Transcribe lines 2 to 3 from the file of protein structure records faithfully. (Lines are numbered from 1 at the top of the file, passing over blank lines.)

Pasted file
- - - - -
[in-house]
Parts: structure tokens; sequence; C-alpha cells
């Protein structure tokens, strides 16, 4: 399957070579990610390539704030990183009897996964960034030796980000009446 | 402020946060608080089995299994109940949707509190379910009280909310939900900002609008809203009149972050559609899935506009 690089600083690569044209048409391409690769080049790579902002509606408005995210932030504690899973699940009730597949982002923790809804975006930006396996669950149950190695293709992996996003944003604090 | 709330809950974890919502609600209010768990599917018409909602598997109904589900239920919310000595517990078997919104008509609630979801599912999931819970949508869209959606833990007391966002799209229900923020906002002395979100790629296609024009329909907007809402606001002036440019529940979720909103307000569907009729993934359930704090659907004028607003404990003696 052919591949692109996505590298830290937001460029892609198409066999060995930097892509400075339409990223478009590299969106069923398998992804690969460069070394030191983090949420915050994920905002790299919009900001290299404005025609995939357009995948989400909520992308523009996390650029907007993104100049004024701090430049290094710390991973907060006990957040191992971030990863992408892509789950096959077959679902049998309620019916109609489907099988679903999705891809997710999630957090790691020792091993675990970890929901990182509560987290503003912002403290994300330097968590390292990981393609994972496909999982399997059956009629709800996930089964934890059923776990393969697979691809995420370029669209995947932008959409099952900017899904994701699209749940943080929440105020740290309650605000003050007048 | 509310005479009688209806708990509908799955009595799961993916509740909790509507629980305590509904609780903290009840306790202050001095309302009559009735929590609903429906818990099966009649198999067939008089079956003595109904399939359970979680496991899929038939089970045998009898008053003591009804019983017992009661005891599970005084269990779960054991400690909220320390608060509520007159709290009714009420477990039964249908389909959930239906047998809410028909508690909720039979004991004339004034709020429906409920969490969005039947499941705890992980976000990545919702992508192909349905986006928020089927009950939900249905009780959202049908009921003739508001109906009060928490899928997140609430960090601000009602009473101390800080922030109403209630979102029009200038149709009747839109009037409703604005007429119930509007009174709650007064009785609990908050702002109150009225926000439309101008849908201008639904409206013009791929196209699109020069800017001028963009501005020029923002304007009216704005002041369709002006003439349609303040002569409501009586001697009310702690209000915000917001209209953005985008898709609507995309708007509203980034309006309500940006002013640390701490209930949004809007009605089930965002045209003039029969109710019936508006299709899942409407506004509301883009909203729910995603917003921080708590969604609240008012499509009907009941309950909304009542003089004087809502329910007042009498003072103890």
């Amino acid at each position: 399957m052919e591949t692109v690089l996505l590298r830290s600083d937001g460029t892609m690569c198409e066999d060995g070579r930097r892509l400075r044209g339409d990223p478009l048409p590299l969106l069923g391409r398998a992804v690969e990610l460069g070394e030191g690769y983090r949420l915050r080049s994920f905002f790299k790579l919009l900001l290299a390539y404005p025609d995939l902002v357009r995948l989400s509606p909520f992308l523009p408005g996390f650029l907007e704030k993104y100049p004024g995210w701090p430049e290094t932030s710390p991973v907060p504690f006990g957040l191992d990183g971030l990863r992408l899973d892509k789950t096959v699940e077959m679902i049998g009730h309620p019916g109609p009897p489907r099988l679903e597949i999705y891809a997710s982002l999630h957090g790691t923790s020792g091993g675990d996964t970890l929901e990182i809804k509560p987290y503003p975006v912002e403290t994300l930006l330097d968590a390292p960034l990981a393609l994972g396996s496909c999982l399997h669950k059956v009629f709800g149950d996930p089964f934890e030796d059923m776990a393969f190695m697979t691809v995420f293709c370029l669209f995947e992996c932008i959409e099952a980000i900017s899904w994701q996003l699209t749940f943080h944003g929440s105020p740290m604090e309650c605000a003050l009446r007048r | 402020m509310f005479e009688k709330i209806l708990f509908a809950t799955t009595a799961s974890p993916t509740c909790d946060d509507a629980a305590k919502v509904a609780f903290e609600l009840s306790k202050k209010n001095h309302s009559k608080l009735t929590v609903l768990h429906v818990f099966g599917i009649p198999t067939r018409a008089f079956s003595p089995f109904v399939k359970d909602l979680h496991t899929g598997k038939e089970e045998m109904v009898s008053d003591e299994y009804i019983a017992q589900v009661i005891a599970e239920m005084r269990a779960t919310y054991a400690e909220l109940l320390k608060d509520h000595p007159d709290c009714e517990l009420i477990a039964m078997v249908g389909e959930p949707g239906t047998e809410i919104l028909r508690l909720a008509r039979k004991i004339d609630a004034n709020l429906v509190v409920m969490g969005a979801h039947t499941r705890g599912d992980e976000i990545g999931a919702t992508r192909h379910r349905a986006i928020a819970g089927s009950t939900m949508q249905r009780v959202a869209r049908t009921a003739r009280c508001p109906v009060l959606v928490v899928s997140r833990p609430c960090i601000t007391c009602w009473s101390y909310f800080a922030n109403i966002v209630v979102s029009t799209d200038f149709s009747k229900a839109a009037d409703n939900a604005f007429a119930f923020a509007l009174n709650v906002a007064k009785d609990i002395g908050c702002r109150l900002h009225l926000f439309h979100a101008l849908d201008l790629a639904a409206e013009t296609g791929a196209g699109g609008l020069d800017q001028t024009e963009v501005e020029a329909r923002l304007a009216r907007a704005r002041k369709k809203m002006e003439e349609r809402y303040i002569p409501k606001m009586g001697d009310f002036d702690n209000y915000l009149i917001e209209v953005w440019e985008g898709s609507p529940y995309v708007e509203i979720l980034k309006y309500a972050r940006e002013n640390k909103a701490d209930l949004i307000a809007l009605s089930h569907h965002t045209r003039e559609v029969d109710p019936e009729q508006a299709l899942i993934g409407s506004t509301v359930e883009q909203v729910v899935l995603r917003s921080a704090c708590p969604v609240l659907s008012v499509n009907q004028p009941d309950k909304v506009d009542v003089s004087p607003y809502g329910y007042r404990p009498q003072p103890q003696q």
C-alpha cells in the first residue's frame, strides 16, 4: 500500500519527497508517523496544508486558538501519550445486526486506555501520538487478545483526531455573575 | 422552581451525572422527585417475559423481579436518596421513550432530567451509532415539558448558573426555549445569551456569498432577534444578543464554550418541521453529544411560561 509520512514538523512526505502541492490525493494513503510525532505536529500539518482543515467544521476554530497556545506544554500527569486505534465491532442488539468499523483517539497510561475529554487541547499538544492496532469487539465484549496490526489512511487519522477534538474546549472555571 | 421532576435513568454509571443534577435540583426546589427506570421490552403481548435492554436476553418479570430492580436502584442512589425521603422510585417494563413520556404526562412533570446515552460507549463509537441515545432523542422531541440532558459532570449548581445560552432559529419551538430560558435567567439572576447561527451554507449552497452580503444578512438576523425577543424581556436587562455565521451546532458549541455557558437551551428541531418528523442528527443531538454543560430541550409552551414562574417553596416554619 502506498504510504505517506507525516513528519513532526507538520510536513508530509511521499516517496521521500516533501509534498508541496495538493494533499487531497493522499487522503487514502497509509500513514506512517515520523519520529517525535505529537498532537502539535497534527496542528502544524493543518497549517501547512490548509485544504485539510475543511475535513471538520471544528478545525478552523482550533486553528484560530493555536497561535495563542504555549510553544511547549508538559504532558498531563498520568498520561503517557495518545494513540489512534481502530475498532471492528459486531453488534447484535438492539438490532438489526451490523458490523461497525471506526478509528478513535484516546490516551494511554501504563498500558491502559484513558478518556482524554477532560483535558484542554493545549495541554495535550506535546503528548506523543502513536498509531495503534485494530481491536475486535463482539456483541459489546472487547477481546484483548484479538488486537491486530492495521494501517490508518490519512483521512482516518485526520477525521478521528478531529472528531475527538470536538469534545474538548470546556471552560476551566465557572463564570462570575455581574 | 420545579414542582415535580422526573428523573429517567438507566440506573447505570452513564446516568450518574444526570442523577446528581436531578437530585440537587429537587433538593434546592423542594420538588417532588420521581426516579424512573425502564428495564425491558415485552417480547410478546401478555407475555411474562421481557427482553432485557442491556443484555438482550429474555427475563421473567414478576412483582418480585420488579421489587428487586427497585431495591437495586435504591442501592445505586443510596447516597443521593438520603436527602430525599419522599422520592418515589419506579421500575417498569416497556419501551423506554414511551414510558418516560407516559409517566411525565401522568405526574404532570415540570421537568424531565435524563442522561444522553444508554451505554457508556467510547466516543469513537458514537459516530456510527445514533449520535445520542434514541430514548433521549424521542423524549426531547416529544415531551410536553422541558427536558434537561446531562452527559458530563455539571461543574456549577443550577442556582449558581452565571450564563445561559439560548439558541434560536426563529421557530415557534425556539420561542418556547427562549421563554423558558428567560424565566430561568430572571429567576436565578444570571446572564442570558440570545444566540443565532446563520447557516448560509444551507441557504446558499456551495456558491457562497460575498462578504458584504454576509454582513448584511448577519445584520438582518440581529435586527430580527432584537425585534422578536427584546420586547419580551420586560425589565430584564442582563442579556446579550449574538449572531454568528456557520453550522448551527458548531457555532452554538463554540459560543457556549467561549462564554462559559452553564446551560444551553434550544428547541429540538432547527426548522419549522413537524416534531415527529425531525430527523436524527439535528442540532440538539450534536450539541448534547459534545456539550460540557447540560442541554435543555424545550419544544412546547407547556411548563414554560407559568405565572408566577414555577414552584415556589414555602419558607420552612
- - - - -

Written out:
Parts: structure tokens; sequence; C-alpha cells
């Protein structure tokens, strides 16, 4: 399957070579990610390539704030990183009897996964960034030796980000009446 | 402020946060608080089995299994109940949707509190379910009280909310939900900002609008809203009149972050559609899935506009 690089600083690569044209048409391409690769080049790579902002509606408005995210932030504690899973699940009730597949982002923790809804975006930006396996669950149950190695293709992996996003944003604090 | 709330809950974890919502609600209010768990599917018409909602598997109904589900239920919310000595517990078997919104008509609630979801599912999931819970949508869209959606833990007391966002799209229900923020906002002395979100790629296609024009329909907007809402606001002036440019529940979720909103307000569907009729993934359930704090659907004028607003404990003696 052919591949692109996505590298830290937001460029892609198409066999060995930097892509400075339409990223478009590299969106069923398998992804690969460069070394030191983090949420915050994920905002790299919009900001290299404005025609995939357009995948989400909520992308523009996390650029907007993104100049004024701090430049290094710390991973907060006990957040191992971030990863992408892509789950096959077959679902049998309620019916109609489907099988679903999705891809997710999630957090790691020792091993675990970890929901990182509560987290503003912002403290994300330097968590390292990981393609994972496909999982399997059956009629709800996930089964934890059923776990393969697979691809995420370029669209995947932008959409099952900017899904994701699209749940943080929440105020740290309650605000003050007048 | 509310005479009688209806708990509908799955009595799961993916509740909790509507629980305590509904609780903290009840306790202050001095309302009559009735929590609903429906818990099966009649198999067939008089079956003595109904399939359970979680496991899929038939089970045998009898008053003591009804019983017992009661005891599970005084269990779960054991400690909220320390608060509520007159709290009714009420477990039964249908389909959930239906047998809410028909508690909720039979004991004339004034709020429906409920969490969005039947499941705890992980976000990545919702992508192909349905986006928020089927009950939900249905009780959202049908009921003739508001109906009060928490899928997140609430960090601000009602009473101390800080922030109403209630979102029009200038149709009747839109009037409703604005007429119930509007009174709650007064009785609990908050702002109150009225926000439309101008849908201008639904409206013009791929196209699109020069800017001028963009501005020029923002304007009216704005002041369709002006003439349609303040002569409501009586001697009310702690209000915000917001209209953005985008898709609507995309708007509203980034309006309500940006002013640390701490209930949004809007009605089930965002045209003039029969109710019936508006299709899942409407506004509301883009909203729910995603917003921080708590969604609240008012499509009907009941309950909304009542003089004087809502329910007042009498003072103890």